By JanAlyce.Avery On Oct 1 2011, 9:00 am
Writers are not computers, all creating via the same mental "apps". We are individuals and as individuals, we get things from our brain to the word processing file in different ways.
My way is to create a movie in my mind…and then describe it.
A writing session for me usually starts with my stretching out on my bed and closing my eyes. Then I start visualizing.
For example, in a book I'm working on, "A Payment of Women", I need to describe, in print, the arrival of a troop of medieval mercenaries at a remote English valley. But before I start typing, I need to "see" what this "scene" actually looks like.
Eyes closed. So….how big a valley? Oriented how? East, west, north, south? I knew that the far end of the valley would be to the west, since a sea cliff along the west coast forms an integral part of my story, so the soldiers would be entering from the east. I needed to "see" the valley from the viewpoint of those soldiers (a few paragraphs prior, I'd been "seeing" it from the viewpoint of the inhabitants) so to make sure I didn't confuse the two, I wanted to know where everything was. On what side of the valley was the keep? On what side some woods where the women who live in this valley initially hid? What kind of woods? Where were the fields, the cottages?
When the soldiers enter, are they in a loose mass, or in some kind of formation? Which works better for the story? (There's actually a point where this does make a difference.) How do they first see the women? From a distance? From close up? What do the women do?
I started "framing shots" in my mind. Angle from the west. Angle from the east. Closeup on the troop's leaders. Long shot on what the troop was seeing, from their POV. Who was moving where? Who was saying what….and when? What did it sound like when they said it? Angry? Thoughtful? Bewildered?
When I got this section of my "movie" the way I wanted in my mind, I sat down at the computer and basically described it. (I've added a few explanatory notes in brackets.)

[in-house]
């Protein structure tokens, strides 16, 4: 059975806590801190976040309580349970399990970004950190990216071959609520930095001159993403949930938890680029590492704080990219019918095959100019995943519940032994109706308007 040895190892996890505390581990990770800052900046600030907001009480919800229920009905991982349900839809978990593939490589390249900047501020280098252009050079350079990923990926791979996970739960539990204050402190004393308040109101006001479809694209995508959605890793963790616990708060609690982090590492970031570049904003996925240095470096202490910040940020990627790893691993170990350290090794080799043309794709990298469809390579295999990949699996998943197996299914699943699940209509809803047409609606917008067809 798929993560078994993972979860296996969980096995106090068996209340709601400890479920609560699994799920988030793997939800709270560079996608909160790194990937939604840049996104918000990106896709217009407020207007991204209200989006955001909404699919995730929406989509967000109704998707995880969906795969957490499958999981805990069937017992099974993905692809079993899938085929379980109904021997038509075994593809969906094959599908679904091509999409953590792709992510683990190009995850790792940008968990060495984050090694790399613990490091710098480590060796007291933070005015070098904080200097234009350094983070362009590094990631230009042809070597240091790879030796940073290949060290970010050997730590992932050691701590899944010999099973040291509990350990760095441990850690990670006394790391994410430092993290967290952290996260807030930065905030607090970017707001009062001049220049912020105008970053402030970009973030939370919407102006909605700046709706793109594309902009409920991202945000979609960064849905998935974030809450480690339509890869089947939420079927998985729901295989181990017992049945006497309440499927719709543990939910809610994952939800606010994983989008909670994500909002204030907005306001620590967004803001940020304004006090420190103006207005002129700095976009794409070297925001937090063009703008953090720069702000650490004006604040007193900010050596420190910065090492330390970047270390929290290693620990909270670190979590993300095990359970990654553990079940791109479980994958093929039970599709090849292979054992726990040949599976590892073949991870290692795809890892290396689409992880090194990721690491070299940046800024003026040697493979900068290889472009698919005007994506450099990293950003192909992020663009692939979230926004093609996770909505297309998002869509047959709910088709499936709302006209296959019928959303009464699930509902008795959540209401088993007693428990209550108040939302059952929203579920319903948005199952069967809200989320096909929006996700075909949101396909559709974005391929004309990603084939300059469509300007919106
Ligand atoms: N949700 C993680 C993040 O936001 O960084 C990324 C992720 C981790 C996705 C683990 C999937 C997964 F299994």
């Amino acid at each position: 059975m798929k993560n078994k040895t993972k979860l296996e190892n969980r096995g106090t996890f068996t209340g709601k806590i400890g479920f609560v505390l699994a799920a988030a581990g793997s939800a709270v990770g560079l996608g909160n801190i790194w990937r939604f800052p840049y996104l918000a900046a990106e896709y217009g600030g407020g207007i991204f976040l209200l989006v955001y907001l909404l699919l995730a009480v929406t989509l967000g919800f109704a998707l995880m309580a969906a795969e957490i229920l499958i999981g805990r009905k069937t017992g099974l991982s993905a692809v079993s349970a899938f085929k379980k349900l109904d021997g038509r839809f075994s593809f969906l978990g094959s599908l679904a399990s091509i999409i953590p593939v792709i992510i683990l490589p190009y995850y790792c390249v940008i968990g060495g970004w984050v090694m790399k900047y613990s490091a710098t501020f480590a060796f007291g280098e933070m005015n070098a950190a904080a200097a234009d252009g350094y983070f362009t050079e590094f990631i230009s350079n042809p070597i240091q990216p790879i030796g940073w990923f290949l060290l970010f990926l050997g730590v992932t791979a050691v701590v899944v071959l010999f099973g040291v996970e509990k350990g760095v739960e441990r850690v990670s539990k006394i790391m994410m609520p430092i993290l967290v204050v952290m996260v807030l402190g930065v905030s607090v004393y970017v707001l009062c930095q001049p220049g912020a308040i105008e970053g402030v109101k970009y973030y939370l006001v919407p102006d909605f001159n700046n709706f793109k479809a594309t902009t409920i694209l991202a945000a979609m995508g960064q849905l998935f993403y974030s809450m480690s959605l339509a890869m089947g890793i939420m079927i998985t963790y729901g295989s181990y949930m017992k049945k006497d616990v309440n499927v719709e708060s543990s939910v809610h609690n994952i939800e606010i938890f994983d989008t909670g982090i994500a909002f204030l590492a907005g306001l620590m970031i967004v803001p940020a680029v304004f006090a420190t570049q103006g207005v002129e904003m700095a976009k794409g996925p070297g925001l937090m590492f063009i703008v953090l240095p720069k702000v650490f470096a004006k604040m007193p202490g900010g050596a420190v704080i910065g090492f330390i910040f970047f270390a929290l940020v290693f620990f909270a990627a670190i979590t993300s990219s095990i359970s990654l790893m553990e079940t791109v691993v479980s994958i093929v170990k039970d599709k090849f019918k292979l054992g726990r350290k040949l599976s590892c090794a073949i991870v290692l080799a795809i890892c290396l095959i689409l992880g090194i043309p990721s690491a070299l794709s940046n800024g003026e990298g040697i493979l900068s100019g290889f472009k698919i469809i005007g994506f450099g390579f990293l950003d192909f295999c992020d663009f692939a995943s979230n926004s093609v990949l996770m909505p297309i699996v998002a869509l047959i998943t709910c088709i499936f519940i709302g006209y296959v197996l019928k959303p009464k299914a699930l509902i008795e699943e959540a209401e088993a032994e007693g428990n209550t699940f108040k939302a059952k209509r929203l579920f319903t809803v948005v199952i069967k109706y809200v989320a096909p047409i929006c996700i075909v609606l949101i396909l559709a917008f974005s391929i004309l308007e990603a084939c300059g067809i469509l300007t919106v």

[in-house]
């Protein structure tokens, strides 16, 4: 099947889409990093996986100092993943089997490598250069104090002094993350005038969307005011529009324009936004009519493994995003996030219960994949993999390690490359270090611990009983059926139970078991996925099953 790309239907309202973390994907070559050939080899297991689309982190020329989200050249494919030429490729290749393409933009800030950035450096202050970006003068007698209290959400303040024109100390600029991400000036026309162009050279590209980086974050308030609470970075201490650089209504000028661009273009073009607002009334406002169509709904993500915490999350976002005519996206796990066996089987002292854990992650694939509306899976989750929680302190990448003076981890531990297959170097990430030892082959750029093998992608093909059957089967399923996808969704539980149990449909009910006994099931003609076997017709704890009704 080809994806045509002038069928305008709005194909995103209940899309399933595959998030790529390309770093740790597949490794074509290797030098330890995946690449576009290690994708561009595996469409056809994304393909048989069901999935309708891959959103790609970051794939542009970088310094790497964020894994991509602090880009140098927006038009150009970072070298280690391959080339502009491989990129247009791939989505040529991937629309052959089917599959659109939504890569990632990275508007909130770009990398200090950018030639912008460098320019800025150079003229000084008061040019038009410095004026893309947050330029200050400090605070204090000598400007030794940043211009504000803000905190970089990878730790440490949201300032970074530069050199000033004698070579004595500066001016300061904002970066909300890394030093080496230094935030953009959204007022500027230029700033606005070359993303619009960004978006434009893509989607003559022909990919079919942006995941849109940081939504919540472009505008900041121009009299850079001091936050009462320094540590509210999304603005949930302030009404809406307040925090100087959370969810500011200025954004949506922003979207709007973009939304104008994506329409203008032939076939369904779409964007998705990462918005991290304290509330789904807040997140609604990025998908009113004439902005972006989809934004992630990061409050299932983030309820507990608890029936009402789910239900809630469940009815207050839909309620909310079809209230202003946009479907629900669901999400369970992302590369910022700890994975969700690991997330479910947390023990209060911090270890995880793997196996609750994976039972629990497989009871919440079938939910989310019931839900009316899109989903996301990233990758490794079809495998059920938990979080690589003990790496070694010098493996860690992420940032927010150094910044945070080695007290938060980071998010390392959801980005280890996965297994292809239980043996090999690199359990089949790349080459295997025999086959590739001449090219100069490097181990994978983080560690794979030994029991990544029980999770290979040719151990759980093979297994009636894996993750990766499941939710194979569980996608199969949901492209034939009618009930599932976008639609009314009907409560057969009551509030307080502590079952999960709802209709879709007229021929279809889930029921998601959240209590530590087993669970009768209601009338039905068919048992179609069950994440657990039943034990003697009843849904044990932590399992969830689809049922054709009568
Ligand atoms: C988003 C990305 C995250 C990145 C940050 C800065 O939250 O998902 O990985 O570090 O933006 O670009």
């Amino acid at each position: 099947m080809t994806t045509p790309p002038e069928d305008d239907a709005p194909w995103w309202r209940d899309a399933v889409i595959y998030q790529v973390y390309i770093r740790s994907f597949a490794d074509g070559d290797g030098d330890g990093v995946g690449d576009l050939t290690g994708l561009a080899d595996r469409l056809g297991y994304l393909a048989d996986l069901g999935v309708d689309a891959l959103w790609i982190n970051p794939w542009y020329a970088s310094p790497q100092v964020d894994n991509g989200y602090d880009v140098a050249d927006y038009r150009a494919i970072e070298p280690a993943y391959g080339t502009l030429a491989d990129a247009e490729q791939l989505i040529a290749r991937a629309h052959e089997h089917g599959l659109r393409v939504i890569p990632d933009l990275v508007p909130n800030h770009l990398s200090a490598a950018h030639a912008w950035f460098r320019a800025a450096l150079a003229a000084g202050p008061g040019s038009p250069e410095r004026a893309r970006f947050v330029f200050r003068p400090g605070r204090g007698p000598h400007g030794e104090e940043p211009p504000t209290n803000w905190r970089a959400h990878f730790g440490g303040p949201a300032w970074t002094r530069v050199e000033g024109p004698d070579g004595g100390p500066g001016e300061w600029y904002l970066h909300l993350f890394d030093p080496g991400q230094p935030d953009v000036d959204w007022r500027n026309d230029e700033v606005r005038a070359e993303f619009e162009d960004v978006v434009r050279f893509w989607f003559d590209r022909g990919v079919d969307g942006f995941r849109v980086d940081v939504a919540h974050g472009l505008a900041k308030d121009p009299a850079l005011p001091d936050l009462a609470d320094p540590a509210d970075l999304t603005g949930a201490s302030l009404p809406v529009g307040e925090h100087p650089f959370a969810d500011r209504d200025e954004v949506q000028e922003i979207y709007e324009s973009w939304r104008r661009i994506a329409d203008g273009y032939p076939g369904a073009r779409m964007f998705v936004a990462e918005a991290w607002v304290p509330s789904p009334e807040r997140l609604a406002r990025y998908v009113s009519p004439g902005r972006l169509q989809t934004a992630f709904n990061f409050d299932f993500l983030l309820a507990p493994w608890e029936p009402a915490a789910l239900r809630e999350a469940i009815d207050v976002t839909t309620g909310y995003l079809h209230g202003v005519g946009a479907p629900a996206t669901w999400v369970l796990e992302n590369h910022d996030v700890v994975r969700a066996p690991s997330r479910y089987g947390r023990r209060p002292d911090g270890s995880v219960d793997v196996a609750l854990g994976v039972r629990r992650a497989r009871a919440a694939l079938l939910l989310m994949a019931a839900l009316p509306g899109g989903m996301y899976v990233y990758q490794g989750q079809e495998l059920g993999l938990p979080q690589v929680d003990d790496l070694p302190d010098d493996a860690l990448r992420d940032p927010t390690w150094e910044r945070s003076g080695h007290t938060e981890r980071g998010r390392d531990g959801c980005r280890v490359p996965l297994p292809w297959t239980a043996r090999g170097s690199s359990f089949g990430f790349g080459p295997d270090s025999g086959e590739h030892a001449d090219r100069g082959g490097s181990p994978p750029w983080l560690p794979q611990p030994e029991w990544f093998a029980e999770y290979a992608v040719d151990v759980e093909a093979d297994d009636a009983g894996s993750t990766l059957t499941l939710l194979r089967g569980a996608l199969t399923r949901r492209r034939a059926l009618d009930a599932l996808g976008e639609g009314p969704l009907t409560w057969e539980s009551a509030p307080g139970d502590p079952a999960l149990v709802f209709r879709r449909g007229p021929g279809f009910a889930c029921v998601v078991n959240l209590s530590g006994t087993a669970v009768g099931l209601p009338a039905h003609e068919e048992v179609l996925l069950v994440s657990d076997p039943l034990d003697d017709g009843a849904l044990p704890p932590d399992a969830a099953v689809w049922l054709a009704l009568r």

Ramsey, as the troop cleared the wood, looked about him. Rynmuth was a shallow valley, [a valley gives a feeling of more isolation and remoteness than flat land] perhaps wide enough to hold a dozen large fields, ringed by thick woodland except at the far end, where the land sloped upward abruptly to what must be the cliffs overlooking the sea. To his left, a low tower surrounded by a timber-fenced bailey marked the keep, while below and around it spread a sprinkling of thatched huts.
“A peaceful prospect,” said Father Aldus. He was a spare young man with a thoughtful, pale face, the hair around his tonsure a rich chestnut. His mule was a long-striding beast and had ably kept up with Ramsey’s stallion on the long journey from Taunton; he reined it in now and, shielding his eyes from the brightness of the sun, [these men are facing west and it's late afternoon so the sun would indeed be in his eyes] asked, “But where are the people?”
As though in answer, figures appeared from the woods above the keep, moving to stand silent and watchful, figures in long gowns covered with sleeveless tunics, their heads covered by veils.
“Women,” said Audun softly. He rode just behind Ramsey and the priest, flanked by Falco and Stephen, with the rest of the troop following on foot in two ranks. “I don’t see a man among them. Women only, as the old knight said.”
“And all of them armed,” added Stephen.
Falco gave a short, contemptuous laugh. “With sharpened sticks. Half a dozen armed men could cut them all down.”
“Yet there they stand, ready to fight.” Ramsey turned in the saddle. “Men! We are about to pass in review. Eyes to the front and ranks steady!” [A bit farther on, I have these men—understandably—trying to look around at the women, who are by then following them, an act emphasized by their having to be called back into formation. Which is why I had the formation in the first place.]
He touched spur to his chestnut and the troop moved forward in response.
The women did not move. A few had children sheltering in their skirts, [A visual that conveys emotion, both of the children being scared and the women being protective; in a movie, you always try to "show" instead of "tell"] but most stood in groups of two or three, watching in silence.
“No greeting? No cheers of welcome?” Falco’s hard-mouthed gray danced sideways. [Another "visual" that reveals a bit about Falco.] "Are they mute?”
“No,” said the priest gently. “Can you not see, my son? They are weeping.”
Ramsey, looking, saw that the priest spoke the truth. The slight figures on the hill were covering their faces with their hands, some sinking to their knees, their heads bent, others lifting tear-stained eyes towards the sky, their lips moving. [Again, since I'm "watching" a movie, emotions are revealed as much by action as dialogue.]
“How much these women must have suffered,” continued Father Aldus, “to react so to the arrival of help. And what courage they must have, who have so long endured such fear!”
“Amen,” said Stephen, and Ramsey echoed the thought silently.
Now, I have no idea if this is the way other writers work. I'd be interested in hearing from my fellow Samhain authors. But for me, it's just the way my mind operates. "Movie" first—complete with sets, costumes, actions, facial expressions, even tone of voice—and words on paper afterwords.
Got to go; I have another "scene" to block out. Where's my director's chair?
Jan Alyce Avery is the author of the Samhain Publishing title "Shadowed Knight." For more information, excerpts, fan response and reviews, go to www.janalyceavery.com